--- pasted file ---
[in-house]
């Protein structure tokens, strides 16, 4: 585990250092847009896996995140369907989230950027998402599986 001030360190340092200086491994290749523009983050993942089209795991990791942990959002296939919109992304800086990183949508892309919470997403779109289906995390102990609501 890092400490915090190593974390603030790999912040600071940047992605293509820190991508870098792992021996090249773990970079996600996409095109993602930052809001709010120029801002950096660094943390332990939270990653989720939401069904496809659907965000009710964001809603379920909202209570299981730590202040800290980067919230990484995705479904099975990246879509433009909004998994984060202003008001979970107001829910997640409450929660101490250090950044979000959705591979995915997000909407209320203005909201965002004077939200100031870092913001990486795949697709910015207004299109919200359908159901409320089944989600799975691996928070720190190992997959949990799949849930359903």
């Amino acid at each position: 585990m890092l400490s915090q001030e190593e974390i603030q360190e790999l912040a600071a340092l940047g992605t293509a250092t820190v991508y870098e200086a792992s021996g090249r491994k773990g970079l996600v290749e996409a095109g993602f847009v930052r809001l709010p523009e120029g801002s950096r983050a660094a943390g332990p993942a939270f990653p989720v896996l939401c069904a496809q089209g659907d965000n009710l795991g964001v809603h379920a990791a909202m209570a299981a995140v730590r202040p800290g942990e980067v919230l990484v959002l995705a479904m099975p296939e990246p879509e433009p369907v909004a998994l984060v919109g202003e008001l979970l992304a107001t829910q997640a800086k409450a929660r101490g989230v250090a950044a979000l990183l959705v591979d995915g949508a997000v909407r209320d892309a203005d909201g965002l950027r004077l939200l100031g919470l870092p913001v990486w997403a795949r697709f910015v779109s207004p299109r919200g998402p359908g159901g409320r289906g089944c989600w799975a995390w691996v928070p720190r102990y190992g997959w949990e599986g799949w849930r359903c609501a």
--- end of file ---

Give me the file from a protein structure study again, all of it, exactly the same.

[in-house]
């Protein structure tokens, strides 16, 4: 585990250092847009896996995140369907989230950027998402599986 001030360190340092200086491994290749523009983050993942089209795991990791942990959002296939919109992304800086990183949508892309919470997403779109289906995390102990609501 890092400490915090190593974390603030790999912040600071940047992605293509820190991508870098792992021996090249773990970079996600996409095109993602930052809001709010120029801002950096660094943390332990939270990653989720939401069904496809659907965000009710964001809603379920909202209570299981730590202040800290980067919230990484995705479904099975990246879509433009909004998994984060202003008001979970107001829910997640409450929660101490250090950044979000959705591979995915997000909407209320203005909201965002004077939200100031870092913001990486795949697709910015207004299109919200359908159901409320089944989600799975691996928070720190190992997959949990799949849930359903």
């Amino acid at each position: 585990m890092l400490s915090q001030e190593e974390i603030q360190e790999l912040a600071a340092l940047g992605t293509a250092t820190v991508y870098e200086a792992s021996g090249r491994k773990g970079l996600v290749e996409a095109g993602f847009v930052r809001l709010p523009e120029g801002s950096r983050a660094a943390g332990p993942a939270f990653p989720v896996l939401c069904a496809q089209g659907d965000n009710l795991g964001v809603h379920a990791a909202m209570a299981a995140v730590r202040p800290g942990e980067v919230l990484v959002l995705a479904m099975p296939e990246p879509e433009p369907v909004a998994l984060v919109g202003e008001l979970l992304a107001t829910q997640a800086k409450a929660r101490g989230v250090a950044a979000l990183l959705v591979d995915g949508a997000v909407r209320d892309a203005d909201g965002l950027r004077l939200l100031g919470l870092p913001v990486w997403a795949r697709f910015v779109s207004p299109r919200g998402p359908g159901g409320r289906g089944c989600w799975a995390w691996v928070p720190r102990y190992g997959w949990e599986g799949w849930r359903c609501a």